One day, I decided to quit my job even though I was living paycheck to paycheck. I knew that if I didn’t have a job and I had bills to pay next month, I would hustle harder. That stress of not having a job and bills coming in made me think, ‘what am I doing wrong?’ and I realized that I wasn’t networking … I wasn’t meeting anybody in the industry.”
Simon Bogdanov has never been afraid of taking risks. A year after earning his associate’s degree in photography at the Art Institute of Seattle, he decided to move almost 3,000 miles across the country to New York City without securing a job.
“I moved here because of the opportunities in photography, however, photography is a very challenging industry,” Bogdanov explained. “You can find jobs easily, but they’re not going to be fun, they’re going to be boring and that’s not the reason I wanted to be a photographer. I decided to learn another skill, so I would still be able to do photography the way I like doing it, but also make money in other ways.”
That skill was marketing. After a year of grinding it out as a freelance photographer, server and bartender, just to scrape by, Bogdanov applied and was accepted into Baruch College’s marketing program. But after a semester, he realized it wasn’t for him.
“I really didn’t enjoy it … it wasn’t the marketing part, I didn’t like the way my classes were structured. It took too long to learn,” he said.
Realizing his restaurant job wasn’t fulfilling him, but was instead taking up too much of his time and ruining his positive spirit, Bogdanov took a leap of faith—he left without any other sources of income and began to research, which is how he came across tech groups.
“I have always wanted to work in tech, I just didn’t have the right skills or the resources to learn them,” he said. “Then I found out that there are various meetups where you can learn from other people about coding and design, so I started learning coding on my own.”
At the time, Bogdanov wasn’t aware that coding bootcamps existed, but once he found out about them, he started probing different programs. He came across Startup Institute through a meetup group and attended an info session.
“I just went for it,” he said. “The program was the right amount of time for me and fit my budget.”
Bogdanov’s determination paid off. He found a better job at a nicer restaurant, and was able to save enough to give him a comfortable amount of runway to attend Startup Institute. He took the web design fundamental skills class before the full-time program, which made for a smooth transition.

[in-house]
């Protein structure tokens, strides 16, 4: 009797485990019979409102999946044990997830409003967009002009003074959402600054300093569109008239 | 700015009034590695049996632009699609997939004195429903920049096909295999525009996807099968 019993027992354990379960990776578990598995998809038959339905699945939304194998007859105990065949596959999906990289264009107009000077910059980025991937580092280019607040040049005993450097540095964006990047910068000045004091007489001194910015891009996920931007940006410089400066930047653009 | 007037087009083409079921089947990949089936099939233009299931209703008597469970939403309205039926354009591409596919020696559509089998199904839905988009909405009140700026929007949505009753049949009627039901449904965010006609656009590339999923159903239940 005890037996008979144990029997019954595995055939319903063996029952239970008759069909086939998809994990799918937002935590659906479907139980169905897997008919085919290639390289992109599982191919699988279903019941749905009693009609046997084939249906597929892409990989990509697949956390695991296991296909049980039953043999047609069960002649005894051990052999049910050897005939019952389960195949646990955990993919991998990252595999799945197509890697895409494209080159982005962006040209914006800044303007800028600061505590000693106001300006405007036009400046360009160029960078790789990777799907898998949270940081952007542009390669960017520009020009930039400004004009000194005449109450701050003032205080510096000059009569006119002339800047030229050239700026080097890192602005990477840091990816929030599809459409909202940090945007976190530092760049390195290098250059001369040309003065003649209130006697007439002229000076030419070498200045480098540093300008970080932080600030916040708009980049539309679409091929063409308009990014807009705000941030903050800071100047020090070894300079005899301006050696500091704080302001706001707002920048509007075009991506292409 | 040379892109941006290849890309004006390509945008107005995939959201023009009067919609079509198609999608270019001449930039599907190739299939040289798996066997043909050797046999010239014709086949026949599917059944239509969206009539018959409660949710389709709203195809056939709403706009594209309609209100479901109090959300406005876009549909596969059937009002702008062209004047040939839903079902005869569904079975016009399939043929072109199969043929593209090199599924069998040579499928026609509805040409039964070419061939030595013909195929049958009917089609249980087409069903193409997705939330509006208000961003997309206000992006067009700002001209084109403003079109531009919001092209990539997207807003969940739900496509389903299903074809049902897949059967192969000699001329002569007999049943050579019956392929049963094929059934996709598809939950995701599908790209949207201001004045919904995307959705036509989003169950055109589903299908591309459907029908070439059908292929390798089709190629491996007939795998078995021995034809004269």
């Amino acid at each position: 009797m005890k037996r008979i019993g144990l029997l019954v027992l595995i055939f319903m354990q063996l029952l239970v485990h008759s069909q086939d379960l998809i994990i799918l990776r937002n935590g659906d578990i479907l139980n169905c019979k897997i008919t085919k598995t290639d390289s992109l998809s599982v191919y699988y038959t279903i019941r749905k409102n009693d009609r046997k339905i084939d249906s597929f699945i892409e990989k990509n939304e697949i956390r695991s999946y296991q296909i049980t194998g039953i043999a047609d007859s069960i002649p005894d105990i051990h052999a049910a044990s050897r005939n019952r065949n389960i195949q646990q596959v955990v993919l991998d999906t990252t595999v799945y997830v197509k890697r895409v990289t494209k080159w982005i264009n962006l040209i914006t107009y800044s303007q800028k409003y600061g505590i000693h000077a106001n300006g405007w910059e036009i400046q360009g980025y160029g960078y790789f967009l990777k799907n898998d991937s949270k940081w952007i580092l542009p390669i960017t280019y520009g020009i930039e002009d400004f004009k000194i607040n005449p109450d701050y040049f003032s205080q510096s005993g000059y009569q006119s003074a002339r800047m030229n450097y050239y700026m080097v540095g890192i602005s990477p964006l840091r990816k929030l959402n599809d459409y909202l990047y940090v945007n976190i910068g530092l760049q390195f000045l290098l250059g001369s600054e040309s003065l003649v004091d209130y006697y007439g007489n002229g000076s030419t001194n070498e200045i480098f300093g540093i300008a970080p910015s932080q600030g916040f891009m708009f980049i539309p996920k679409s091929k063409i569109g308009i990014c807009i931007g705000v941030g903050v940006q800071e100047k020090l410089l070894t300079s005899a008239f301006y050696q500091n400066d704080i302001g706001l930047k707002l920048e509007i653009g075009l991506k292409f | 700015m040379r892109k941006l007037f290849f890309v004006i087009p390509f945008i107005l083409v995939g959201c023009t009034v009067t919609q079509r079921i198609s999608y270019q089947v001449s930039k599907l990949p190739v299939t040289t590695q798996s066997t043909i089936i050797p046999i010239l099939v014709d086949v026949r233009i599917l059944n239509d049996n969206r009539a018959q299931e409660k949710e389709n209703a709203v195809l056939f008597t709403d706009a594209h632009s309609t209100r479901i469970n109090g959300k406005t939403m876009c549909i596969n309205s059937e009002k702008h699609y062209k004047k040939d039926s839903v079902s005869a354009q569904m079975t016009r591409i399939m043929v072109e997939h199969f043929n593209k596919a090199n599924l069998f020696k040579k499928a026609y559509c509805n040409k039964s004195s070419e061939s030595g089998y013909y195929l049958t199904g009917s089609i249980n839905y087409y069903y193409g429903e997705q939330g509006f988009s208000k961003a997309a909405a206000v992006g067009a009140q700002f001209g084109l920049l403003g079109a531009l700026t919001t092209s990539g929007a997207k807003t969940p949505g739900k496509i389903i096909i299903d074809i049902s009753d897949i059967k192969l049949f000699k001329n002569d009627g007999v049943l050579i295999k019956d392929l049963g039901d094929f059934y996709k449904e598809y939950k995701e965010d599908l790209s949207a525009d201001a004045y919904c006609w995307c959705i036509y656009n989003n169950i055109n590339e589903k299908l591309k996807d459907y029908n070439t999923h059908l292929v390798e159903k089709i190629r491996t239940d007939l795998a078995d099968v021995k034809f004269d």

“I originally wanted to do web development, but was advised to take web design because of my background as a photographer,” he said. “Thankfully, I listened and took their advice because it’s a lot more enjoyable for me and also lots of my skills were transferable."
“The best value is not even learning web design. For me, the best value was learning how to network, build myself professionally and present myself better in any environment. My soft skills went to another level.”
During Startup Institute, Bogdanov worked on a partner project for Ladder Digital, where he did user interface design for one of their products.
“I found it pretty valuable … in two months, I learned 10 times more than what I learned in four to five months at Baruch,” he said. “It was a safe environment to learn by actually working on a live project.”
Bogdanov is currently a UX/UI Designer for Bstow—a free micro donation app that lets you donate your spare change to charity with every purchase. He found out about the company through one of Startup Institute’s career fairs, during which he met founder and CEO, Jason Grad.
Towards the end of the program, Bogdanov contacted Grad and was offered a part-time internship to help out with user research. Now, he’s heavily involved in reiterating and improving features for Bstow’s web and mobile app platforms making it more user-friendly as well as creating email templates for marketing campaigns.
“I believe that if you work somewhere where you like the product, where you believe in the product, you enjoy it,” he said.